PTC seeks solutions for 2 parkway junctions

Tue, 06/05/2007 - 5:05pm
By: John Munford

Peachtree City staff is recommending that a traffic engineering firm study two key intersections on Peachtree Parkway to determine what improvements should be made at each.

The study would cover the intersections on the parkway at Walt Banks Road, near McIntosh High School, and also at Crosstown Road, next to Braelinn Shopping Center. Both intersections are currently served by four-way stops.

The City Council is expected to consider the matter at its regular meeting Thursday night at 7 p.m. Also up for consideration is a plan to offer a stipend to volunteer firefighters for working four-hour shifts at a station.

Assistant City Manager Colin Halterman said the firm will conduct traffic counts at the intersections and give the city recommendations as to what improvements are needed now and what improvements will be needed in the future.

The project also includes engineering for construction of a cart path segment from Cooper Circle to the city’s baseball and soccer complex on Ga. Highway 74 South. When the highway is widened, the DOT has agreed to construct a tunnel underneath to accommodate a path link.

Last June the City Council rebuffed a proposal from the engineering firm Qk4 to make the Walt Banks intersection a roundabout.

City staff is recommending Professional Engineering Consultants for the job. Although its bid was the second lowest, at $209,000, staff indicated that PEC has more experience with path design than the low bidder, Stantec, at $177,000 — and staff felt some environmental work was excluded from Stantec’s proposal while PEC’s included the cost of all the necessary environmental work.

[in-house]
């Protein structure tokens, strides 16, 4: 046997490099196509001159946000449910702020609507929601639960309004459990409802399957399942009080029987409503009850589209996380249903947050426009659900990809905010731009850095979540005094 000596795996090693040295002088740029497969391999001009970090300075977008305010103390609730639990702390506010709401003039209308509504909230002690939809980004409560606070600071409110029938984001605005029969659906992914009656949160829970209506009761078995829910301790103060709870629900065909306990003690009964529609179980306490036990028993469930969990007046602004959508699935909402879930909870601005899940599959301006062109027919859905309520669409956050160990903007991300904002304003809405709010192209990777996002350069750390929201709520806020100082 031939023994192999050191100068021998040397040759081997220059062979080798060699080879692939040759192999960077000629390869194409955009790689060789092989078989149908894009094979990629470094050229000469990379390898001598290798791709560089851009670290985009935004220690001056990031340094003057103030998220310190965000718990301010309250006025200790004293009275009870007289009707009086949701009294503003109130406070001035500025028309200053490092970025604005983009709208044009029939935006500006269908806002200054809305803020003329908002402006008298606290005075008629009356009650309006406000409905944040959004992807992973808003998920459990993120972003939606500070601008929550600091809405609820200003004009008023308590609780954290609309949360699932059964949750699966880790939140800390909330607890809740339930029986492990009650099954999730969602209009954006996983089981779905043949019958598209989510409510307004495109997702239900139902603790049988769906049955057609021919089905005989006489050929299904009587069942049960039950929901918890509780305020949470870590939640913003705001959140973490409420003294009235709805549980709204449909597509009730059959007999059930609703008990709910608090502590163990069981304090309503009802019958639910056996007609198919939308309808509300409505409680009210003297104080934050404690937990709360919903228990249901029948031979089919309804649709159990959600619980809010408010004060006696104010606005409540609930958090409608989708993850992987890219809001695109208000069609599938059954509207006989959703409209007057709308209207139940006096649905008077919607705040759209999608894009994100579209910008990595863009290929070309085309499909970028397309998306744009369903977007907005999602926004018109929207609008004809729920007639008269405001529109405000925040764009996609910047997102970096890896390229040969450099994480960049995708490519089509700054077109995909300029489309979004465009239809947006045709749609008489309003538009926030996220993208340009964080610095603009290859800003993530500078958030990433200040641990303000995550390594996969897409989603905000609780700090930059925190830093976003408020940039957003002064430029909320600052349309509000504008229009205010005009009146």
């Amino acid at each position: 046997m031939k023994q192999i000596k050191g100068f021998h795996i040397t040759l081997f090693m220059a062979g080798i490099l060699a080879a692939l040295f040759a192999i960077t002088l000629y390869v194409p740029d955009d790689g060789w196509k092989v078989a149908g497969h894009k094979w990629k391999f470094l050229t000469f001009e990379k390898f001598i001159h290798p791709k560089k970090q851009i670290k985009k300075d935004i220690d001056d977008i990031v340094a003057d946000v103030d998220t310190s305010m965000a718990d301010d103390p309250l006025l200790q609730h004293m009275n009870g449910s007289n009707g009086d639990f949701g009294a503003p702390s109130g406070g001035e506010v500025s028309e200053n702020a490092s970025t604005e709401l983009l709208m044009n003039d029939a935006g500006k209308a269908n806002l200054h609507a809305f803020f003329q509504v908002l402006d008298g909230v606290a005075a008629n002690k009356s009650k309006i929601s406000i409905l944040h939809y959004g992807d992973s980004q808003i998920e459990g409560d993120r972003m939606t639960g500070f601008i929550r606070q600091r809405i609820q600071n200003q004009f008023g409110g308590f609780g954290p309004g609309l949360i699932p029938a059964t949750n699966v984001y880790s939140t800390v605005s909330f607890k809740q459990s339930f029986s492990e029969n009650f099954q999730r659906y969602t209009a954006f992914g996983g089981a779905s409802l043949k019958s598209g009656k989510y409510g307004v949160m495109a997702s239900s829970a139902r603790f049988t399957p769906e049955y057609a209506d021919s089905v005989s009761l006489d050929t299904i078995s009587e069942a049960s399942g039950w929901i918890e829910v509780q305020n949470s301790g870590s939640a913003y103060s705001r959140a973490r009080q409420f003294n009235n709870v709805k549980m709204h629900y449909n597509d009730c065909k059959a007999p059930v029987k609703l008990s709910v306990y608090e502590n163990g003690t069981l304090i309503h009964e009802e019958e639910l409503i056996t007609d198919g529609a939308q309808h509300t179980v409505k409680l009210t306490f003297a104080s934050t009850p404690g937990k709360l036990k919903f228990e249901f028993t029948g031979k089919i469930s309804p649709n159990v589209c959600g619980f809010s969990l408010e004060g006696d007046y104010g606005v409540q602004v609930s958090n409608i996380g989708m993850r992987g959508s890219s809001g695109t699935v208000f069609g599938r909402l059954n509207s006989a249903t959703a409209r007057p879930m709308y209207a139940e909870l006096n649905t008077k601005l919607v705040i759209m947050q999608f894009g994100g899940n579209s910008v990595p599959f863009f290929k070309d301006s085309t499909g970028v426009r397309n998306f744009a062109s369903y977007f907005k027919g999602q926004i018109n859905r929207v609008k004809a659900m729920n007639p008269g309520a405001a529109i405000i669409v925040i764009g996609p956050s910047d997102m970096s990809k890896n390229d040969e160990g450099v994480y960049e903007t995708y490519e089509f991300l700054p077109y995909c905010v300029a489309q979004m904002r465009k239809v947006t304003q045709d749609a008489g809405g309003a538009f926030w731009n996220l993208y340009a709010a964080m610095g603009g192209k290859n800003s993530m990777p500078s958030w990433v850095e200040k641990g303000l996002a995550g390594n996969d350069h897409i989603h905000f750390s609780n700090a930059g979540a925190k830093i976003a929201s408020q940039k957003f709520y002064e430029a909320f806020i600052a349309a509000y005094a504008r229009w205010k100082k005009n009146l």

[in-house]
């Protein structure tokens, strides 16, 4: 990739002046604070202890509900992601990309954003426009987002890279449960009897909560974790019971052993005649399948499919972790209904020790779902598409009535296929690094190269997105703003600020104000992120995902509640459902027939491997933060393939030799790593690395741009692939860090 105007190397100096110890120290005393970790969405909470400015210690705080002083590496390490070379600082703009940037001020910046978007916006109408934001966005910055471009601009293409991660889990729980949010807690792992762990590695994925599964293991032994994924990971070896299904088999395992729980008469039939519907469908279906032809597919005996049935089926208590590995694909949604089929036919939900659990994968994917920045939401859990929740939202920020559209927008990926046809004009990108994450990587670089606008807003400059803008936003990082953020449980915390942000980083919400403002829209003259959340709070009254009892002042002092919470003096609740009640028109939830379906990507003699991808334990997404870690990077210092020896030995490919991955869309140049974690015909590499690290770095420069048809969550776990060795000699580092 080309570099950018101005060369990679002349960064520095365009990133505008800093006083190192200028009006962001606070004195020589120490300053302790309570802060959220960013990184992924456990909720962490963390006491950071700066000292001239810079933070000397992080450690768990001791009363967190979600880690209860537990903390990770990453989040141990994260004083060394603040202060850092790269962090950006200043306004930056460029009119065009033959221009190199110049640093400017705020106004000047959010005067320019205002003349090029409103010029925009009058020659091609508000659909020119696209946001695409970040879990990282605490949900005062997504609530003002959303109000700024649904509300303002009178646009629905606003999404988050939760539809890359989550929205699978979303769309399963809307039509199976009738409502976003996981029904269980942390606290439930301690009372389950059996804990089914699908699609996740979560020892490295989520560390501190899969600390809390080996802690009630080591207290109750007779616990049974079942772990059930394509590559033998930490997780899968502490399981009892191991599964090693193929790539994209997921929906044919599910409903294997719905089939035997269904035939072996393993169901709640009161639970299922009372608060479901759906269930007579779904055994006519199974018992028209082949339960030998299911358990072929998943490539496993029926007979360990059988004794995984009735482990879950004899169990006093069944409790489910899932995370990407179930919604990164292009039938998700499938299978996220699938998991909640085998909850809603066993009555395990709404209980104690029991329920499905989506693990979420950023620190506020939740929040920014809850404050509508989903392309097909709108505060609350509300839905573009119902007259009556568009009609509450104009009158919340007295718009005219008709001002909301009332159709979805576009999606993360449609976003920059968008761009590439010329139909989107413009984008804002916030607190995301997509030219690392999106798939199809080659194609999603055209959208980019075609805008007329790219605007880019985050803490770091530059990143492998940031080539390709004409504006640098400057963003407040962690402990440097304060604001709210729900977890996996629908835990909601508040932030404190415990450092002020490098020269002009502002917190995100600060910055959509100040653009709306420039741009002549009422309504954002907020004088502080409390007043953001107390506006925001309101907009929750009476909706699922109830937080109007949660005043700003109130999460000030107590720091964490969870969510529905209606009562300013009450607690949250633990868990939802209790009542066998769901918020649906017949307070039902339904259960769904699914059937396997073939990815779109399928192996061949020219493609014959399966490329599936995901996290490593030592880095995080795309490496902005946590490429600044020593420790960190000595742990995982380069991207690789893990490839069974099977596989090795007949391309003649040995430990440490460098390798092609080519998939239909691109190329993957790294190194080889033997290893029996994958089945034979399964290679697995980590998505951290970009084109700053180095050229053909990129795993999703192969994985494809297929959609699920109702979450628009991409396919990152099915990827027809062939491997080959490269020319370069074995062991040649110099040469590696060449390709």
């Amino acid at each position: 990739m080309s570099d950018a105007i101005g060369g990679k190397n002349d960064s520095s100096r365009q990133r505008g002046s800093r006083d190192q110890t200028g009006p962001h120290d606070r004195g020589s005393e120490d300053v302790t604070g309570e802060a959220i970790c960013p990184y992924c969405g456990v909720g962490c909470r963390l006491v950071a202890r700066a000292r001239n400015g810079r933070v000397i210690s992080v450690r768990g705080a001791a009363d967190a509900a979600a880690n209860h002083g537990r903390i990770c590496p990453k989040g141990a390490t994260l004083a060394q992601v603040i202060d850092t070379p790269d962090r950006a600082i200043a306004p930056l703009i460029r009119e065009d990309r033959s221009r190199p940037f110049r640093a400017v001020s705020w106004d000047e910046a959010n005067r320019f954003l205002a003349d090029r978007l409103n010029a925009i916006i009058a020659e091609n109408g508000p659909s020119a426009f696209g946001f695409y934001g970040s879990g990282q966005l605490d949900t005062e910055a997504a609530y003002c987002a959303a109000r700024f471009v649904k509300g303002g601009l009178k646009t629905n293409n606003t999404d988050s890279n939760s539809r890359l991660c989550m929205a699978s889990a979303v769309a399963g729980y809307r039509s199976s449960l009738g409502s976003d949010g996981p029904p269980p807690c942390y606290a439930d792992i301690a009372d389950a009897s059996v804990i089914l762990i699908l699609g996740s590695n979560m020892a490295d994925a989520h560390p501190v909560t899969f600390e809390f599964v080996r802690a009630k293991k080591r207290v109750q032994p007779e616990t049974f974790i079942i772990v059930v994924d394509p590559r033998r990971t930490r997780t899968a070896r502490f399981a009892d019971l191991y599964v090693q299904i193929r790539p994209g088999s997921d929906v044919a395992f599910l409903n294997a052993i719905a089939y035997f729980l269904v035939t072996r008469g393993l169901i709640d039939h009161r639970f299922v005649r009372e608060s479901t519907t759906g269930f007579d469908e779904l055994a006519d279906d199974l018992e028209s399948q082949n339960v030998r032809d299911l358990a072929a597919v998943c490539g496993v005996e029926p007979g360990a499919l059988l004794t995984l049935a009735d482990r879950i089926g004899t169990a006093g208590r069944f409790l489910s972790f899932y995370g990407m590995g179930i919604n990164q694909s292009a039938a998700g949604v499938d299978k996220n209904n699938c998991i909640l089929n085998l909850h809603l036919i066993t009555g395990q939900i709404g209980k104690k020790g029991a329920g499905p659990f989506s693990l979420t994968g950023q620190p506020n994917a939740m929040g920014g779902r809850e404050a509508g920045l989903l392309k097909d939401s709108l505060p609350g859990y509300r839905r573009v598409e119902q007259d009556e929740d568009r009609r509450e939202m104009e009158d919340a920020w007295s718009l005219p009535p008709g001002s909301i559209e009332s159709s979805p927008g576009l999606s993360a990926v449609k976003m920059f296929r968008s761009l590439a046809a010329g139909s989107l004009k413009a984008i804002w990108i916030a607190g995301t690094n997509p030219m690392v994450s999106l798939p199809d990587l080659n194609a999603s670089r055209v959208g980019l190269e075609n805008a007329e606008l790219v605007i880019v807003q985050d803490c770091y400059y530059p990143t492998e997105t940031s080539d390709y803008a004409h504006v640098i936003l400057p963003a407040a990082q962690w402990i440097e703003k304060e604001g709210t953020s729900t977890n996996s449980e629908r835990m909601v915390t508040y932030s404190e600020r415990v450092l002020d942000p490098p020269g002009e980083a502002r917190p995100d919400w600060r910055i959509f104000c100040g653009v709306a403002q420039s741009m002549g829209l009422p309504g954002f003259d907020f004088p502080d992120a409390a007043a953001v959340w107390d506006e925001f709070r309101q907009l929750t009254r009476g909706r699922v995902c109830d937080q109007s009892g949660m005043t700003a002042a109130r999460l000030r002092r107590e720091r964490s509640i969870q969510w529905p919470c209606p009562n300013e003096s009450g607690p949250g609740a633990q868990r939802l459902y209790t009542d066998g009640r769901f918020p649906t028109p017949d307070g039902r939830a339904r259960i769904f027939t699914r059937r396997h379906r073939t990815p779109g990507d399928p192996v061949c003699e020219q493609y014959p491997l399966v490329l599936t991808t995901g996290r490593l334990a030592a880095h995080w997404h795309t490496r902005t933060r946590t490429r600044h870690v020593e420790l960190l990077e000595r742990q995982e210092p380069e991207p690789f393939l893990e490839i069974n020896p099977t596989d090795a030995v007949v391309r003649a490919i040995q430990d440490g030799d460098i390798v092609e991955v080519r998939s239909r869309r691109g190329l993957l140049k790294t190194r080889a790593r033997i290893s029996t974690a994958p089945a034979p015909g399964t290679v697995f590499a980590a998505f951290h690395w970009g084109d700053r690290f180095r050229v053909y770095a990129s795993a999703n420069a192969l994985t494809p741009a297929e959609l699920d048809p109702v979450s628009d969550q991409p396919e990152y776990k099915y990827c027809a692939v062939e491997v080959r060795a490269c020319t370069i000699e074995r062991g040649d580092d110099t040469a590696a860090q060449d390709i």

Council is also expected to consider a plan to offer a stipend to volunteer firefighters who work four-hour shifts at a station. Currently a $10.83 stipend is offered for volunteers who respond to a call, and that program has increased the number of volunteers responding from an average of one-half firefighter per call to more than three per call, noted City Acting Fire Chief Ed Eiswerth.

But when a volunteer is currently serving duty at a station and that station is not called to respond to an incident, the volunteer cannot receive the stipend even though they are on active volunteer duty, Eiswerth noted in a recent memo to the City Council.

Under the new program, if the volunteer is on station time, they could not be paid an additional stipend for each call they respond to, Eiswerth indicated.

The program has a cap where no person can earn more than $1,500 in stipends for a six-month period and that would not change under the proposal, Eiswerth indicated in his memo. He also noted that the program doesn’t guarantee the number of firefighters who are needed to handle an actual fire call.

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